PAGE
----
The threat of ‘ignorant’ designers

Wednesday, July 4th, 2007

“Ignorant designers have been singled out as one of the biggest obstacles facing design last week by one of the leading commentators on design and innovation in the US, Bruce Nussbaum.

In a keynote speech given at the Royal College of Art’s annual Innovation Night on Tuesday last week, the assistant managing editor of Business Week concluded by saying, ‘The two biggest barriers to innovation are ignorant chief executives and ignorant designers’.
Nussbaum suggested that undergraduate designers need to expose themselves to the tangible, everyday challenges facing the outside world, rather than rely solely on abstract, college-based learning.

He went on to say that design, innovation and technology are merging at such speed that it is pointless to try to classify disciplines.

‘You may as well call [the phenomenon] a banana,’ Nussbaum says.

Speaking to an audience comprising design practitioners, academics, students and the media, Nussbaum reiterated some of the prominent issues affecting design and innovation, as well as social trends that influence global business, including sustainability and social networking.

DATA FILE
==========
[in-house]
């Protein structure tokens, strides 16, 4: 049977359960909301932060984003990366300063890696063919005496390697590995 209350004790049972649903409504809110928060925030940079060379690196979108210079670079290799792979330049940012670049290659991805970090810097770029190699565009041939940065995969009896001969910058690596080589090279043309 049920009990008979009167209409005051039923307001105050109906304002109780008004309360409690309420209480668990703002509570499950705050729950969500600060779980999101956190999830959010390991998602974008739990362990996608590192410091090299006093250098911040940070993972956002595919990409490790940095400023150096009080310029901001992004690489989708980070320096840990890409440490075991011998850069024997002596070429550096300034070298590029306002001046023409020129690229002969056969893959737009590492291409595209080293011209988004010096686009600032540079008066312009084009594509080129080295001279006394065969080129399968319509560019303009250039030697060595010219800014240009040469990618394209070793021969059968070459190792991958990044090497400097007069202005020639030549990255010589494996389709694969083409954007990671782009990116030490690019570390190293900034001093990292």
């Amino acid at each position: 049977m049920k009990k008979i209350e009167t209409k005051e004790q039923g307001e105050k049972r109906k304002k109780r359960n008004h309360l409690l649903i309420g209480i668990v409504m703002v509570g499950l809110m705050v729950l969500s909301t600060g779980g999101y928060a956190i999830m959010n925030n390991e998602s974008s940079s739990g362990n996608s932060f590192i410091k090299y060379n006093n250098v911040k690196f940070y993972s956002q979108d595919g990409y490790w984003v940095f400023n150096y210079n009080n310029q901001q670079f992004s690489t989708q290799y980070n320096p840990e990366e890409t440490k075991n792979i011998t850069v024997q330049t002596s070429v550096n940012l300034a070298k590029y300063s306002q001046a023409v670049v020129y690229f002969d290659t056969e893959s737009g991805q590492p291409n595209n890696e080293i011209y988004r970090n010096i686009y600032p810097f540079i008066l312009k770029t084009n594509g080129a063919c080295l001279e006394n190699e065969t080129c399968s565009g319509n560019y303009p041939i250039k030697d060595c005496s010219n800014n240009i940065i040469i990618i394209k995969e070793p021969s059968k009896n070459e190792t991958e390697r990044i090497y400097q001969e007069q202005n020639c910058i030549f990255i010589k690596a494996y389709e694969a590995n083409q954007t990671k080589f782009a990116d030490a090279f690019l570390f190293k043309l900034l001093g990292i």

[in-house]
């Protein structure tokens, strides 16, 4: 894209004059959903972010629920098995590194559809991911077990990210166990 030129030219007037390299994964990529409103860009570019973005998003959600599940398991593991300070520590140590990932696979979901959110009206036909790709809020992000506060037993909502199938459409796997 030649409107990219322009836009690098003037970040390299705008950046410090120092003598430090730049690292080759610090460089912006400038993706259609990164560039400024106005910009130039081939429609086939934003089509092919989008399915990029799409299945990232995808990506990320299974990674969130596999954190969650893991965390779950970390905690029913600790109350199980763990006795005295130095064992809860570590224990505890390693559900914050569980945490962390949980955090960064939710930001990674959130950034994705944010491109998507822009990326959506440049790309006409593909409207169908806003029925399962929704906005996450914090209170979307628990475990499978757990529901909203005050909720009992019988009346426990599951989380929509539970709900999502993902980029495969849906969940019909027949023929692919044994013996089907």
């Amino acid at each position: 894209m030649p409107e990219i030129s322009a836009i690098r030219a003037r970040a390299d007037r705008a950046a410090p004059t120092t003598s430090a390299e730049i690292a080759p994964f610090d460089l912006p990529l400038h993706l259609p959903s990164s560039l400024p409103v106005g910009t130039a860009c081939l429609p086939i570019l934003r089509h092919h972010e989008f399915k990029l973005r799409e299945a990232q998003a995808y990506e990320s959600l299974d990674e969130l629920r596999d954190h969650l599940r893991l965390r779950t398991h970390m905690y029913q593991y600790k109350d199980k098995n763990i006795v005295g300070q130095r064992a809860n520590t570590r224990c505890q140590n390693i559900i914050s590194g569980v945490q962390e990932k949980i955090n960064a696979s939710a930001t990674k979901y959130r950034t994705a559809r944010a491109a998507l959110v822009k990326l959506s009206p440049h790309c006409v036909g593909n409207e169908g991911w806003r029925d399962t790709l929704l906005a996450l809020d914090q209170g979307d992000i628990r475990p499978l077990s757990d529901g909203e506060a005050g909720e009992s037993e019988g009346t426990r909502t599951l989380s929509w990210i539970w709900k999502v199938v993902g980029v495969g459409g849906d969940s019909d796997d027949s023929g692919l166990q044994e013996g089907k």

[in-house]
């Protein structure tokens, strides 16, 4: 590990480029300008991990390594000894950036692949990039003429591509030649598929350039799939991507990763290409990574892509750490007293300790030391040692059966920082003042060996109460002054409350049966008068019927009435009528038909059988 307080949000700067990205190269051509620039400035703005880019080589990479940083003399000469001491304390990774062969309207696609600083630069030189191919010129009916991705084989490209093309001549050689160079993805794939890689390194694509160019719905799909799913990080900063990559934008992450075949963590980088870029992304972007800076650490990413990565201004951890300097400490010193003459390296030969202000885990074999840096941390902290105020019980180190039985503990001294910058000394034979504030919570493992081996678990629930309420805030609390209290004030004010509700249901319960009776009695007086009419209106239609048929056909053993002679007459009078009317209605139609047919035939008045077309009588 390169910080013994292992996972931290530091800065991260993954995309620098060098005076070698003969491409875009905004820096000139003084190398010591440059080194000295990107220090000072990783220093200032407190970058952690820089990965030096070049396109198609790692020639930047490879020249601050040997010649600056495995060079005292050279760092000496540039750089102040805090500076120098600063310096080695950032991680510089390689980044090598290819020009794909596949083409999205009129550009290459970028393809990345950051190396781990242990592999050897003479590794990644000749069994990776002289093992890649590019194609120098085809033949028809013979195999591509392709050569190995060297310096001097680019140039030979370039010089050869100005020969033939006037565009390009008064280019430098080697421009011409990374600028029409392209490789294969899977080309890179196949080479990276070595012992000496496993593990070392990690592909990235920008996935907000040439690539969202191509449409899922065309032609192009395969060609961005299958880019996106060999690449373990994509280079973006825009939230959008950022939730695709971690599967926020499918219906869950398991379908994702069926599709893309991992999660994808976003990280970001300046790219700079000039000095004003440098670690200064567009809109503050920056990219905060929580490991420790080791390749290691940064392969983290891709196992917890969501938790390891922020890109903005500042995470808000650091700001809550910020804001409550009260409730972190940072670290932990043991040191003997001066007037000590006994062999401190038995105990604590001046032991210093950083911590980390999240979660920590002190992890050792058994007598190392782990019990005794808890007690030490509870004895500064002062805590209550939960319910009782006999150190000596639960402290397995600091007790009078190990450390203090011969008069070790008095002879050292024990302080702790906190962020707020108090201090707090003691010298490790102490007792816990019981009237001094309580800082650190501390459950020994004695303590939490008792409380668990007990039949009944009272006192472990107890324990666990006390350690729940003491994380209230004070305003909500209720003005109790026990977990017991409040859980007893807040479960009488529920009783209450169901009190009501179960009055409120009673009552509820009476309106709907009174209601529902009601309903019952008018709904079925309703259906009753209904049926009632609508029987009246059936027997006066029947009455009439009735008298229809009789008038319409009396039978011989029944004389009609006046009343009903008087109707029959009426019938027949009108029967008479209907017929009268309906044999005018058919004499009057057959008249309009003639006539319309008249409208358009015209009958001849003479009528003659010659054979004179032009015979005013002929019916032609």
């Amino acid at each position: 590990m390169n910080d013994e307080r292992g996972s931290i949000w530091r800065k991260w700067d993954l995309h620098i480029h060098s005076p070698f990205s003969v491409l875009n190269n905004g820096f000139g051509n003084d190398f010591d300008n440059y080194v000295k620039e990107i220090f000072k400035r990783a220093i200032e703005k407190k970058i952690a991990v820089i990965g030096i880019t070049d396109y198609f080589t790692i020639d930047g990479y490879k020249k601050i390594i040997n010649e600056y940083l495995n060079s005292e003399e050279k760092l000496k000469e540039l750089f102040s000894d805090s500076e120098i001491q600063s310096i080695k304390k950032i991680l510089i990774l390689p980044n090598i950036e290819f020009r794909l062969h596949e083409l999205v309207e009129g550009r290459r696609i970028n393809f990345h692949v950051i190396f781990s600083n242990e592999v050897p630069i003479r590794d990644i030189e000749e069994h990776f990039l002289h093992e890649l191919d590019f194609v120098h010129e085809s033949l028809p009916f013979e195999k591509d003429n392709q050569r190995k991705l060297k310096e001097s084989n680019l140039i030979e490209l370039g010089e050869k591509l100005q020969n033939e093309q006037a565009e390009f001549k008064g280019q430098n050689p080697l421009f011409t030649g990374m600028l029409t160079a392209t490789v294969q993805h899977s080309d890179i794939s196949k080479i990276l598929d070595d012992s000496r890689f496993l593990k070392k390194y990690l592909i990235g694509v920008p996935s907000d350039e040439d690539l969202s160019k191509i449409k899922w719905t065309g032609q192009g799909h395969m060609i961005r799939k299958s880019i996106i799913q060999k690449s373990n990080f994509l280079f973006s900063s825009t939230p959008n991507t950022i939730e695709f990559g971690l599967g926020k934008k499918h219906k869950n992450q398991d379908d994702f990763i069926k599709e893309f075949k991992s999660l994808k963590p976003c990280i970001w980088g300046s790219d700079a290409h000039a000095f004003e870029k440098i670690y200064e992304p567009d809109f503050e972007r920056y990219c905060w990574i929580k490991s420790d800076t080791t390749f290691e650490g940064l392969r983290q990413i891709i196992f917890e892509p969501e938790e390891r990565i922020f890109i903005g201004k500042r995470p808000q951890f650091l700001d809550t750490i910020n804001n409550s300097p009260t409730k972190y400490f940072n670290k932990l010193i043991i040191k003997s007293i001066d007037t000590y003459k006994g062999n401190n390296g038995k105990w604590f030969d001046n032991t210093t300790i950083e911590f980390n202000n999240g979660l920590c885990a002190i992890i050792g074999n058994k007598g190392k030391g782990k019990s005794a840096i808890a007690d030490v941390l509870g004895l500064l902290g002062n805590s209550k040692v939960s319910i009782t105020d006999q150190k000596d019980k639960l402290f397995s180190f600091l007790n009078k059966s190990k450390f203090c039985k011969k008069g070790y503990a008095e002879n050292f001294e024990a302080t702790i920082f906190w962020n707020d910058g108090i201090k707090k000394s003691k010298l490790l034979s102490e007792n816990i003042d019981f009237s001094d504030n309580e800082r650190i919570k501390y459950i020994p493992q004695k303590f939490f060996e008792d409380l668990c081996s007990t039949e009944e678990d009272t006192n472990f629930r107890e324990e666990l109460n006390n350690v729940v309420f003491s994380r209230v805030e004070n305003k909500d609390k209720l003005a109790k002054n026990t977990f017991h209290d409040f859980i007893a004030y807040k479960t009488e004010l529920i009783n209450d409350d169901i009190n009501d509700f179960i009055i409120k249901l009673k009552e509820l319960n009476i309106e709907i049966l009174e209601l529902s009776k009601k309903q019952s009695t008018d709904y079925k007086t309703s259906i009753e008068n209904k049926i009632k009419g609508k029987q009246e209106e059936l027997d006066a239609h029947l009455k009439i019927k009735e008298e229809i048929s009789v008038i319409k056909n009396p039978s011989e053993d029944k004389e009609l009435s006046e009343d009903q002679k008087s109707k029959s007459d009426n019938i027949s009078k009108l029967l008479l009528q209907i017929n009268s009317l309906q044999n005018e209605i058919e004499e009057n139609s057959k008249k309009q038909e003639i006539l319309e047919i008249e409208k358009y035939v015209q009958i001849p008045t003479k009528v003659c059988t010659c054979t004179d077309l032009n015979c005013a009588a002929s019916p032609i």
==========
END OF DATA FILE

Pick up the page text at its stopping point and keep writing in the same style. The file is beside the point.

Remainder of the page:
The US business community, he says, still associates design with cosmetic change, rather than practical problem-solving, technology and innovation.

‘This is something that needs to change. Design is ‘the’ way of reaching the consumer populace,’ he says.

(Via Design Week.)

The irony is, I think most design ‘academics’ have been pushing to diversify courses beyond the simple studio aesthetic approach for years, but ‘industry’ pushes us back to it. So long as cultural studies and ‘theory’ are separated out and given a 20% weighting against ‘practical’ work, we’re never going to produce the sort of designers we need. So long as students only get an hour and a half a week of teaching about the issues surrounding design, but no opportunity to develop their understanding in the studio, we will continue to produce ‘ignorant’ designers.

A little aside: last year I was invited to give a talk to students at a well-known university that did very well at last week’s D&AD Awards. In it I said designers need to be polymaths, and that design students need to stop reading Creative Review (designers’ porn) and start reading a decent newspaper. I posed a question – this was November last year, just before the US midterms:

“The art director at The Guardian calls you up and says he needs a graphic to accompany a story on the US midterms. Do you a) say ‘the what?’, b) say ‘OK’ then go look it up on Wikipedia or c) say ‘No problem, I know exactly what’s going on’.”

Half the students put their hands up to option a. The other half put their hands up to option b. Only one student put his hand up to option c, but when challenged actually didn’t know what the midterms were.

Given that these were graphic design students at one of the leading graphic design schools in the world (according to its reputation), never mind the UK, it was a little embarrassing.